Satellite images showing the ongoing repression in Syria. Reactions from the Republic of Congo following Sunday’s deadly arms depot blast. And a European Union viral campaign sparks lively debate online.
Syria: satellite images show Homs shelling
These satellite images were posted on the Facebook page of the American embassy in Damascus, which was closed by Washington last month. The US ambassador Robert Ford says they show how the Bashar al-Assad regime’s artillery has been positioned to carry out shelling attacks on the city of Homs. Over the past few weeks the State Department has been releasing satellite images online, testifying to the scale of ammunition and weapons deployed by the Syrian army in attacks on the opposition hotbed.
NGOs including Human Rights Watch have also analyzed images supplied by the company Digital Globe. This photo reportedly shows the effects of several weeks of shelling in the neighbourhood of Baba Amr. Destroyed or damaged buildings are indicated in red, and the yellow dots represent impact craters in open areas, like roads.
Amnesty International has enlisted the help of crisis mapping experts, the Standby Task Force group to study these satellite images. Christoph Koettl, works for the group and has written about the project on his blog. He emphasizes the importance of these documents in denouncing the repression in Syria. He says if there is an international enquiry, then these satellite images could be used as evidence of the crimes committed by the Syrian authorities.
Congo: reactions after deadly arms depot blast
Some 200 people were killed and thousands of others injured when an arms depot in the Republic of Congo’s capital Brazzaville caught fire and exploded on Sunday. The deadly blast has angered many residents, and the online community is rallying support to come to the aid of victims.
All sorts of amateur documents are doing the rounds on sharing sites, giving web users the world an insight into what residents of the Congolese capital witnessed on Sunday. The footage shows the huge cloud of smoke which rose up into the Brazzaville sky shortly after the fire started and we can hear the huge explosions from the munitions depot ring out across the city.
Many pictures have been posted online showing how the blast has wiped out entire neighbourhoods of Brazzaville. The Mplia area of the capital where the arms dump is located, has been the most severely hit. Dozens of houses and other buildings have been literally reduced to rubble. It looks like a battleground and is now virtually uninhabitable.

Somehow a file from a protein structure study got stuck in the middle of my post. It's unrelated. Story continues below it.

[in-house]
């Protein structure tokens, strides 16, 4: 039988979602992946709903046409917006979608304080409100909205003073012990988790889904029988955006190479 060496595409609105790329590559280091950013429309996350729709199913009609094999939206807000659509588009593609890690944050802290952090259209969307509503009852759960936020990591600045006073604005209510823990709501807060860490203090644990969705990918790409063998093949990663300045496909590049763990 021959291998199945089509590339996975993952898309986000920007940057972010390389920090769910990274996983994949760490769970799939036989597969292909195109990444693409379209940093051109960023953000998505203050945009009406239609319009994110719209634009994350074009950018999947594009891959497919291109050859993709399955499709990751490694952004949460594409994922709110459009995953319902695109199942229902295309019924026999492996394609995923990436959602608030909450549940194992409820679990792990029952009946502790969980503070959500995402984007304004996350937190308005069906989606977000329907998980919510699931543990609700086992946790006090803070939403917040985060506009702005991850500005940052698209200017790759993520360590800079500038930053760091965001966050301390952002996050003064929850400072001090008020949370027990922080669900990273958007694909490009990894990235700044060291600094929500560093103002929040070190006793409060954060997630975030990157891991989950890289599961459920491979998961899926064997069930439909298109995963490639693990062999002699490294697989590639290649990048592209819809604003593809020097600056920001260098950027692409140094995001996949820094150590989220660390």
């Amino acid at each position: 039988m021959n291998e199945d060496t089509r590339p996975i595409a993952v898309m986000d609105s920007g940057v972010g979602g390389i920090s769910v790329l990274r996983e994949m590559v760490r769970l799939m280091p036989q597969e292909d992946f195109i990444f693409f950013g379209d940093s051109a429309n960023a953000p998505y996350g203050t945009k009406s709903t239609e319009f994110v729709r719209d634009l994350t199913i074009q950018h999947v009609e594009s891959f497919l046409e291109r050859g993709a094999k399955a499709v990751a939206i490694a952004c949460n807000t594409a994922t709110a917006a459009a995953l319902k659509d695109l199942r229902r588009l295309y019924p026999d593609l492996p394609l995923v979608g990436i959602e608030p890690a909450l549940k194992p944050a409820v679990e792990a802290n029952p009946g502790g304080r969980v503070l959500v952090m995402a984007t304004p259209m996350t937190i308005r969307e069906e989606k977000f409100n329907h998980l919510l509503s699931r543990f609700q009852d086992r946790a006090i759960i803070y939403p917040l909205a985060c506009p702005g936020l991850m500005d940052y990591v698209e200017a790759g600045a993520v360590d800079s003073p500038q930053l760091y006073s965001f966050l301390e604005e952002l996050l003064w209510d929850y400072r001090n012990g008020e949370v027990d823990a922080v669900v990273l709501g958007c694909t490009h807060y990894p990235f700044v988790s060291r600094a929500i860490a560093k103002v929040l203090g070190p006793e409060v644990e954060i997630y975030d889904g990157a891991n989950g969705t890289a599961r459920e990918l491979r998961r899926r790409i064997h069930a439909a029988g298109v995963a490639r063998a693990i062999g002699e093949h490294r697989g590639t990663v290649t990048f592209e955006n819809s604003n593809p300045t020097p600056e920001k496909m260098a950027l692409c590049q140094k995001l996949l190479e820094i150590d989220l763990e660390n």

Many say the situation is intolerable and have been voicing their anger on social media platforms. This Congolese web user cannot understand why the arms depot had been built in the heart of the capital and feels the authorities are largely to blame for the accident. He says the government must compensate victims and help them rebuild their homes.
The online community continues to mobilize support for victims. Numerous web users and NGOs have launched appeals for online donations, and are also urging people the world over to show solidarity with the people of Congo by donating essential commodities, such as food and clothes, to help those who have lost everything.
Wot Went Wrong
Australian website "Wot Went Wrong" aims to help people understand why their relationship ended so they don’t make the same mistakes again. Spurned lovers can use the online service to send feedback requests to their exes so they can find out where it all went wrong. They can broach all sorts of sensitive topics like the way they kiss, or how they dress. The aim of the project is to help people move on from their failed relationships, by learning from past mistakes to ensure their future relationship goals.
Now trending on social networks
Google’s new service "Google Play" has been trending heavily on social networks. Google Play replaces Android Market, Google Music and Google ebookstore grouping together all the content so it can now be purchased from the same place. The new service has already received a warm welcome from the online community, with many web users saying it will provide strong competition for Apple’s App store.
Video of the day
This video was posted online by the European Union on Monday and was meant to promote industrial unity within the EU, but it has sparked huge controversy on the web. It shows a woman, who is meant to represent Europe, confronted by three foreign “attackers” which she manages to outnumber thanks to the strength and unity of the EU. Critics say the campaign is racist and portrays Europe in a very bad light. In light of the criticism, the EU withdrew the ad from its YouTube account and issued an apologetic statement on its website, saying it did not mean to cause any offense.